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Sunday, May 26, 2024

Coronavirus: Virginia courts operating on limited capacity

Due to cases of the coronavirus (COVID-19) in the Peninsula, local courts are rescheduling cases and changing operations.

Chief Justice of the Supreme Court Donald Lemons declared an order of judicial emergency at the request of Gov. Ralph Northam, according to a copy of the declaration provided by Colleen Killilea, district court judge for the ninth judicial district. The order applies to all district and circuit courts in Virginia.

Continuing through April 6, all non-essential and non-emergency court proceedings will be suspended. In addition, all deadlines are tolled and extended for a period of 21 days.

Civil, traffic and criminal matters will be continued to a later date. There will be exceptions for emergency matters, including cases that involve quarantine and isolation, bail reviews, protective order cases, emergency child custody or protection cases and civil commitment hearings.

All ceremonies such as juvenile licensing ceremonies will be continued to a later date.

Courts will also limit courtroom attendance to attorneys, parties and necessary witnesses. Members of the press will also be allowed in cases that cannot be rescheduled.

Instead of issuing a capias for failure to appear, courts will issue summonses.

In the case of trials that cannot be continued, courts will allow excuses or will postpone service for jurors who are sick, caring for someone who is sick or considered at high risk for complications due to the coronavirus.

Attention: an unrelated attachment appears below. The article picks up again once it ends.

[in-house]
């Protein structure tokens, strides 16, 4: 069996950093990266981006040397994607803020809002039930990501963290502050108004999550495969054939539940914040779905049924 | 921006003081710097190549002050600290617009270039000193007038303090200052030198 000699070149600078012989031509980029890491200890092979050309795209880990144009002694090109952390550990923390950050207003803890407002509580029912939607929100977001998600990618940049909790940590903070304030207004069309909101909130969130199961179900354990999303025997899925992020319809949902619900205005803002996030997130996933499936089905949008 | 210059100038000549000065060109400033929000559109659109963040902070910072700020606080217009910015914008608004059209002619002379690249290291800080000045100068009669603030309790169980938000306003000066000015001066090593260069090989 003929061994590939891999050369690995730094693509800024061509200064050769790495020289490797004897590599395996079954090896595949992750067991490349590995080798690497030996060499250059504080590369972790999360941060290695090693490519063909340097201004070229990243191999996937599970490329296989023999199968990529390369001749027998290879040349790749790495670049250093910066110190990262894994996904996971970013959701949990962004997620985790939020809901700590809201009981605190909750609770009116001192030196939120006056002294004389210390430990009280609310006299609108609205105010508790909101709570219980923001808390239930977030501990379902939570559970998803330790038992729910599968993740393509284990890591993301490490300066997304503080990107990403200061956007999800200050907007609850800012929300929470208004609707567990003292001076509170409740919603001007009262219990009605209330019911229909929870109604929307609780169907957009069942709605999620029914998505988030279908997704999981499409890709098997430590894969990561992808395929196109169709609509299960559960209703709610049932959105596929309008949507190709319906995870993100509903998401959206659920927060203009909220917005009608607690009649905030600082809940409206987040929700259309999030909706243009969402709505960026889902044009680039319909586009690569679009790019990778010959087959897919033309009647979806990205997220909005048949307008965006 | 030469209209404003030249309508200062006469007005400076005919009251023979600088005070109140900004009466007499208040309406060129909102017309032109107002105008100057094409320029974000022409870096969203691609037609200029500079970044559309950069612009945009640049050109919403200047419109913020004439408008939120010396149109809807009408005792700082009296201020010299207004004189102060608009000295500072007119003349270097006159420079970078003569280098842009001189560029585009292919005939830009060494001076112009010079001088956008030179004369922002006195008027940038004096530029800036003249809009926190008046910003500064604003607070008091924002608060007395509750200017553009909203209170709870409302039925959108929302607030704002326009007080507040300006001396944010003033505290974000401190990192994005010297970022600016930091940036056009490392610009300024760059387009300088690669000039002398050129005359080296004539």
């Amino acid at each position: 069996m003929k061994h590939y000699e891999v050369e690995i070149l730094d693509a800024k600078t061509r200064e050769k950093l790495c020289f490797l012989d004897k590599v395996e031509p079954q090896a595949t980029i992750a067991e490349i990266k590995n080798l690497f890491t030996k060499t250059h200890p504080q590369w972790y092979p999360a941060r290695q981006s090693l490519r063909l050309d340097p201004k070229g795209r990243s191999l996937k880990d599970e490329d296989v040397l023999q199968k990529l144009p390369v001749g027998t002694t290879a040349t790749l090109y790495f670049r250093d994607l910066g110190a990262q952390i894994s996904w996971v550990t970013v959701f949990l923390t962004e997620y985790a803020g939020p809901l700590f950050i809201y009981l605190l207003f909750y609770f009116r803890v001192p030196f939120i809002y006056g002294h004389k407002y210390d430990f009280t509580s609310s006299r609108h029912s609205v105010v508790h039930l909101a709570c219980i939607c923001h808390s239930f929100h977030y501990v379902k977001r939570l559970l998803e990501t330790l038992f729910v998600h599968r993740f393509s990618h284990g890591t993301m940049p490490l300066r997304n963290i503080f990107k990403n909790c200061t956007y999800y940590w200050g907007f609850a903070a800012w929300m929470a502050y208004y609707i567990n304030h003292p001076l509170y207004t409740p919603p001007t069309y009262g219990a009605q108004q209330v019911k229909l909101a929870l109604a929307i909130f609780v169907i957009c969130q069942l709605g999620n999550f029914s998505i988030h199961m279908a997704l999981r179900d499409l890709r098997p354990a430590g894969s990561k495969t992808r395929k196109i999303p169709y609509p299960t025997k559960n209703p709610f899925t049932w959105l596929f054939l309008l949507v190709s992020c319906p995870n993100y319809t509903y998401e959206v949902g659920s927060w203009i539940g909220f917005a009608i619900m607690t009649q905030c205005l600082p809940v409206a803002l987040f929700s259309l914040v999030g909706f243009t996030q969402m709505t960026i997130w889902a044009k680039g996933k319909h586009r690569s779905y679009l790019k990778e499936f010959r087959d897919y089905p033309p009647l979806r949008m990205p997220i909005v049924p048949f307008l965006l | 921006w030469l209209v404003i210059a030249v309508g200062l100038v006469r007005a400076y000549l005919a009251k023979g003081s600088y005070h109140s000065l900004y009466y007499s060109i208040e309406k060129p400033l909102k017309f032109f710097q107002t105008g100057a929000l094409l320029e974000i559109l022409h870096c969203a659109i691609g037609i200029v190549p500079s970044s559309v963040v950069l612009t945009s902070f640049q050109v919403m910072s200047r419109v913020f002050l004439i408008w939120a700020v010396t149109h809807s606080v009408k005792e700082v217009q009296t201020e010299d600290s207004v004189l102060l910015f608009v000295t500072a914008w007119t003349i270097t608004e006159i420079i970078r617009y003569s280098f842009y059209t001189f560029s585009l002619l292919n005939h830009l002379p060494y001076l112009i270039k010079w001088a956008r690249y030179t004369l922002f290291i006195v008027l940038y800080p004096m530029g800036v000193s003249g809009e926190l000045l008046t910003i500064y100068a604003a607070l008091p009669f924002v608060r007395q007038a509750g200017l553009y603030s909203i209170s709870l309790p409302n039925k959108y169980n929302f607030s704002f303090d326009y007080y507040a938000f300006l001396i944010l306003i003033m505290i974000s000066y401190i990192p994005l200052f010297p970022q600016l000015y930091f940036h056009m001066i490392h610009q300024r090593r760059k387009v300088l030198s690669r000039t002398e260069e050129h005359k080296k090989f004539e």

Courts will also suspend new juror orientations and require attorneys to use e-Filing services if available.

In addition, local courts should post signage at entrances that advise the public against entering the building if they have the travel history or symptoms congruent to the virus. If an individual tries to enter the court in violation of these protocols, they will be denied entrance by a bailiff or court security officer. These individuals will be directed to contact the clerk’s office through remote services, such as by telephone. 

Courts will also work with local law enforcement to prohibit groups and individuals from gathering in the courthouse.

Prior to the order, Killilea announced the Williamsburg-James City County General District Court would be closed until March 30. Now they will be closed through April 6. This closure does not impact the clerk’s office.

During the closure, there will still be video arraignments held, hearings for those already in custody and bond hearings. Preliminary protective orders will be done by affidavits and full protective orders will still be heard in court. All contested civil cases will be continued to a further date.

Any preliminary protective orders will be done by affidavit. 

Williamsburg-James City County Commonwealth’s Attorney Nate Green and all other criminal attorneys are rescheduling cases where the defendant is not in custody to April 7. However, this date could change based on future community health. 

Unsure about your case, here are some important numbers:


  • General District Court  757-564-2400
    Circuit court  757-564-2242
    Juvenile & Domestic Relations District Court 757-564-2200.

York County:

  • District: 757-890-3450
  • Circuit: 757-890-3350


Alexa Doiron
Alexa Doiron
Alexa Doiron is a multimedia reporter for WYDaily. She graduated from Roanoke College and is currently working on a master’s degree in English at Virginia Commonwealth University. Alexa was born and raised in Williamsburg and enjoys writing stories about local flair. She began her career in journalism at the Warhill High School newspaper and, eight years later, still loves it. After working as a news editor in Blacksburg, Va., Alexa missed Williamsburg and decided to come back home. In her free time, she enjoys reading Jane Austen and playing with her puppy, Poe. Alexa can be reached at

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